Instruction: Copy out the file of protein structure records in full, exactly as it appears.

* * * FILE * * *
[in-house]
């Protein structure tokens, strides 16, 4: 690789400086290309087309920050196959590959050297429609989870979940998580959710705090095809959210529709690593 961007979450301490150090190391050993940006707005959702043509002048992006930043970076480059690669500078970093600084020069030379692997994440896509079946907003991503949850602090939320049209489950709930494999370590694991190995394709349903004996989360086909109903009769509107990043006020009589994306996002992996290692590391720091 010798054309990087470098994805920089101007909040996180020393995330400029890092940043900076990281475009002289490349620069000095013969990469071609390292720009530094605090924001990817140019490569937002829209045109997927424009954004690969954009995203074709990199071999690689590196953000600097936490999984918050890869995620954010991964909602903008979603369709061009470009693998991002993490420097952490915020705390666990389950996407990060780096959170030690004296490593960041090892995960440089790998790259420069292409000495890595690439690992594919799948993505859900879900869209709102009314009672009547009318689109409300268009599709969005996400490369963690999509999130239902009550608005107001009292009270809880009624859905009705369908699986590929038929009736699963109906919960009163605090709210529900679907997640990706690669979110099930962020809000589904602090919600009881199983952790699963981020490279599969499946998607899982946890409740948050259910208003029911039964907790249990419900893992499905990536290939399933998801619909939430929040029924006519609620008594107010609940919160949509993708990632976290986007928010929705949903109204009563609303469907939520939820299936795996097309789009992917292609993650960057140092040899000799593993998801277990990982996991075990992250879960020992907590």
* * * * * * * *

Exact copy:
[in-house]
């Protein structure tokens, strides 16, 4: 690789400086290309087309920050196959590959050297429609989870979940998580959710705090095809959210529709690593 961007979450301490150090190391050993940006707005959702043509002048992006930043970076480059690669500078970093600084020069030379692997994440896509079946907003991503949850602090939320049209489950709930494999370590694991190995394709349903004996989360086909109903009769509107990043006020009589994306996002992996290692590391720091 010798054309990087470098994805920089101007909040996180020393995330400029890092940043900076990281475009002289490349620069000095013969990469071609390292720009530094605090924001990817140019490569937002829209045109997927424009954004690969954009995203074709990199071999690689590196953000600097936490999984918050890869995620954010991964909602903008979603369709061009470009693998991002993490420097952490915020705390666990389950996407990060780096959170030690004296490593960041090892995960440089790998790259420069292409000495890595690439690992594919799948993505859900879900869209709102009314009672009547009318689109409300268009599709969005996400490369963690999509999130239902009550608005107001009292009270809880009624859905009705369908699986590929038929009736699963109906919960009163605090709210529900679907997640990706690669979110099930962020809000589904602090919600009881199983952790699963981020490279599969499946998607899982946890409740948050259910208003029911039964907790249990419900893992499905990536290939399933998801619909939430929040029924006519609620008594107010609940919160949509993708990632976290986007928010929705949903109204009563609303469907939520939820299936795996097309789009992917292609993650960057140092040899000799593993998801277990990982996991075990992250879960020992907590």